Prof. Jennie Macdiarmid

Talk title
Future of healthy, environmentally sustainable and desirable diets: guidelines, industry and consumers

Abstract
Poor diets, poverty and climate change are some of the global challenges facing us today. Healthy and sustainable diets can play an important part in addressing these issues. In 2010, the FAO published a comprehensive definition of sustainable diets and many countries revised their dietary guidelines to incorporate environmental sustainability. One dominant, but often contentious, recommendation is reducing consumption of animal products since the production of livestock has a much greater environmental impact than production of plant-based commodities. In 2019, the FAO and WHO published a joint report ‘Sustainable, Healthy Diets – Guiding Principles’ grouping the guidance into health, environmental impacts and sociocultural aspects (e.g. affordability, access and desirability). In much of early research, the sociocultural aspects were overlooked with health and environment the focus, which was reflected in some of the example diets. However, research consistently shows sociocultural aspects, including price, pleasure and social norms, are primary drivers of decision making among consumers, while health is a bigger driver than environment. To tackle global warming and limit climate change diets must change and this means reducing consumption of meat and dairy and a shift to more plant-based diets. The challenge is putting this into practice. The recent rapid increase in availability of processed plant-based alternatives to meat (e.g. burgers, sausage rolls, ready meals) could help with the transition to plant-based diets by addressing some of the barriers consumers have expressed, such as not knowing what to eat, the perception of the difficultly and time it takes to make plant-based meals. However, many of the processed plant-based convenience foods are high in fat, salt and sugar and use commodities that can have negative impact on the environment. Going forward sociocultural aspects must be integrated in sustainable healthy diets but this must be alongside health and environment.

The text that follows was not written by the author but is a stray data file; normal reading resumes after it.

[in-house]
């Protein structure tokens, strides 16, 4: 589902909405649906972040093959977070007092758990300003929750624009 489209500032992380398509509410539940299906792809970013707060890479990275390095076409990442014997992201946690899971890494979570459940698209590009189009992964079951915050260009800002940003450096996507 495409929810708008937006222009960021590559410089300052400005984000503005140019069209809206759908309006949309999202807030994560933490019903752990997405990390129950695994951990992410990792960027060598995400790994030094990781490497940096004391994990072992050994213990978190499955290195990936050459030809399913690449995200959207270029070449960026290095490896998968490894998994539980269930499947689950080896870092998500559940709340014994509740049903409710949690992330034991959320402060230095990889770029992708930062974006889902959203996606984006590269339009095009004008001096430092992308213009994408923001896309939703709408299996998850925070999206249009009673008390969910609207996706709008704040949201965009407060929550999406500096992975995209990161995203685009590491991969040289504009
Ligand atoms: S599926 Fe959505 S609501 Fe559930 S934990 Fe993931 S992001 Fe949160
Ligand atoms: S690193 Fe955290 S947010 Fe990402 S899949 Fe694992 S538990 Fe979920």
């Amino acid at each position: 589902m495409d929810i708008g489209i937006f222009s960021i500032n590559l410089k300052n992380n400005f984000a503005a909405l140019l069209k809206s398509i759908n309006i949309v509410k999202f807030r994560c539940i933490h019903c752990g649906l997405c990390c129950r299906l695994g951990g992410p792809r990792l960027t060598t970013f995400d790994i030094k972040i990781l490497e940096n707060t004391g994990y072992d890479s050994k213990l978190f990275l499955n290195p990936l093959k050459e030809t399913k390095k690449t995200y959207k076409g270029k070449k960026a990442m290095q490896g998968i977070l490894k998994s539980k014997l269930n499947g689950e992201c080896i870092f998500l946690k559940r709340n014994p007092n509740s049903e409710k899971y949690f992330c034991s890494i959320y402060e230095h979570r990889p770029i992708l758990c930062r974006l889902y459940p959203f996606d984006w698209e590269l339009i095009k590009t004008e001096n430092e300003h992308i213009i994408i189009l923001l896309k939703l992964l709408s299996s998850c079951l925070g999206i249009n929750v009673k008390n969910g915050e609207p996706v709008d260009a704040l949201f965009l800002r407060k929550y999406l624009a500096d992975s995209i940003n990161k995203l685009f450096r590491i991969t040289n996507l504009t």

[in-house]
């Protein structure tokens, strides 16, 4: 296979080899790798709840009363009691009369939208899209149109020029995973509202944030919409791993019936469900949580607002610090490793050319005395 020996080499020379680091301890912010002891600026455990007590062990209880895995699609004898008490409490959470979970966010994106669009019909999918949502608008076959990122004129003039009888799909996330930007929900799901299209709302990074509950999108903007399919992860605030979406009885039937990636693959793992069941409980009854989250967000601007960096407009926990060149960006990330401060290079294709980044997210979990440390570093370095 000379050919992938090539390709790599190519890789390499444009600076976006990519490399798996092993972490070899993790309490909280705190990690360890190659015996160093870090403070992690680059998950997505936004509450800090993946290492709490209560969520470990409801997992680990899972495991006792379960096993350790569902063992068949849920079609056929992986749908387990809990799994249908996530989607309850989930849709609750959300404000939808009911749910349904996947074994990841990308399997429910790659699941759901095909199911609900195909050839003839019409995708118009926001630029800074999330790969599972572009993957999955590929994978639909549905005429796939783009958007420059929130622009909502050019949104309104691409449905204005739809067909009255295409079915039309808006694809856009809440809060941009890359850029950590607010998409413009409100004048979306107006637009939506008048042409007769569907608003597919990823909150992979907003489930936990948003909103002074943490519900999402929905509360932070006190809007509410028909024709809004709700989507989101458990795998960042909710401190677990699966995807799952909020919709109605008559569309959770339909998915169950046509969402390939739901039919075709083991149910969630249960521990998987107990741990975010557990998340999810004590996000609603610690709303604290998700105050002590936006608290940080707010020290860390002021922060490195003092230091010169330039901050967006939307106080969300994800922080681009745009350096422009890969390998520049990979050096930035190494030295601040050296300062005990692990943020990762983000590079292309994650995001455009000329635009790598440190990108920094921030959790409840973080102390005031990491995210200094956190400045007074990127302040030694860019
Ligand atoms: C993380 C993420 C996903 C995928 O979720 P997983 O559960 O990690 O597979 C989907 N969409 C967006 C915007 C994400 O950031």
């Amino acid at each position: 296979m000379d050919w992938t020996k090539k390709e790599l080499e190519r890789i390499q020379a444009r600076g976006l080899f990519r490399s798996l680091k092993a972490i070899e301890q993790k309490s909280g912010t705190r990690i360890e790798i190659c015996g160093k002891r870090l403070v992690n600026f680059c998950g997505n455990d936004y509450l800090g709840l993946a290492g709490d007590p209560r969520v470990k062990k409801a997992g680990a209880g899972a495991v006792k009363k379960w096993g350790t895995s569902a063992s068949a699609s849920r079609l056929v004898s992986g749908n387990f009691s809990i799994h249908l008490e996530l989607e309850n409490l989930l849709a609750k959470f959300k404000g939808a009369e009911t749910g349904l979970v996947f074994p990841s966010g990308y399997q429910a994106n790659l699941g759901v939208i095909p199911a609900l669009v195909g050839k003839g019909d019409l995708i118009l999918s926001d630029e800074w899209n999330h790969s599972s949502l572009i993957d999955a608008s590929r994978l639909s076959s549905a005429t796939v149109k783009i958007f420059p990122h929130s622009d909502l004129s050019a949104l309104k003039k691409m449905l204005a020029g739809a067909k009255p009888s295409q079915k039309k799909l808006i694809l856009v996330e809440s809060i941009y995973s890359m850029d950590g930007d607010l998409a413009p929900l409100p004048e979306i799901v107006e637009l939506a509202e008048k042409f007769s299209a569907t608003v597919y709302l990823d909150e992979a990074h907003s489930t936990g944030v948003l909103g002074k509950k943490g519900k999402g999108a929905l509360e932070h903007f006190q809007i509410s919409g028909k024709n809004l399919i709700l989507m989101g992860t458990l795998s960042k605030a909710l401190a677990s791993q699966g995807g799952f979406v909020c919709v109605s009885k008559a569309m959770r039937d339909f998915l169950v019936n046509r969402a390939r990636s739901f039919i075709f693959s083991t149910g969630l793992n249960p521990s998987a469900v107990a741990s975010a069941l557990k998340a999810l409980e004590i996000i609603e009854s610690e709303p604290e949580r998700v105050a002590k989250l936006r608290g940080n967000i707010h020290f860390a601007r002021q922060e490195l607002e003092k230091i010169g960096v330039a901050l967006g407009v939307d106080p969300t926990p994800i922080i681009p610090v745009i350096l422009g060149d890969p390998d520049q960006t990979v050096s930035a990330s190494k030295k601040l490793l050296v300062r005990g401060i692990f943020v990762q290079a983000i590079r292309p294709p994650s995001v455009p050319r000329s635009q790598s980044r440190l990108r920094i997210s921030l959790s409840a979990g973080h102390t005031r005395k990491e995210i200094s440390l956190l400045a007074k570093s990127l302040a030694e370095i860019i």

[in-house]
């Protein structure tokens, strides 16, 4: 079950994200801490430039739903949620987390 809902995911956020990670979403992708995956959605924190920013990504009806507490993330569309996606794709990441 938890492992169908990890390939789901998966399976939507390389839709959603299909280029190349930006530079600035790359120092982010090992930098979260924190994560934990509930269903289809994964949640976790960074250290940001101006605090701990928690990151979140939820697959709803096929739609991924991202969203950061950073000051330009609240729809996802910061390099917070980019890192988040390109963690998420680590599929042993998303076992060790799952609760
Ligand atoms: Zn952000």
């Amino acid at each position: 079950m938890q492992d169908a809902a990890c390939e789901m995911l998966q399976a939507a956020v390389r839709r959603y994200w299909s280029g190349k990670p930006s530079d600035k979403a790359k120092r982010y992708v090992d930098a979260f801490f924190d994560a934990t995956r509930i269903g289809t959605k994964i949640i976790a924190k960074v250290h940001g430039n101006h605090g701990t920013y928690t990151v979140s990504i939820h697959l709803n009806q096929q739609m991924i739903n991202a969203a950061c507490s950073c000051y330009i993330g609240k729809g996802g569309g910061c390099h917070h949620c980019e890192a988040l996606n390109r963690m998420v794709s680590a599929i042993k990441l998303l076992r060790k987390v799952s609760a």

Biography
Jennie Macdiarmid is a Professor of Sustainable Nutrition and Health and Director of the Interdisciplinary Centre for Health, Nutrition and Wellbeing at the University of Aberdeen in the UK. Jennie gained a BSc (Hons) in Food Science and Nutrition from the University of Surrey, followed by a PhD in Psychology from the University of Leeds. Her current research on nutrition security and sustainable diets is truly interdisciplinary bring together nutrition, health, climate change and environment with social and behaviours aspects of eating and she has published over 80 research papers. She published one of the first studies testing the compatibility of achieving nutritional requirements with reducing greenhouse gas emissions to create healthy, sustainable diets, which was influential in stimulating national and international debates on this topic.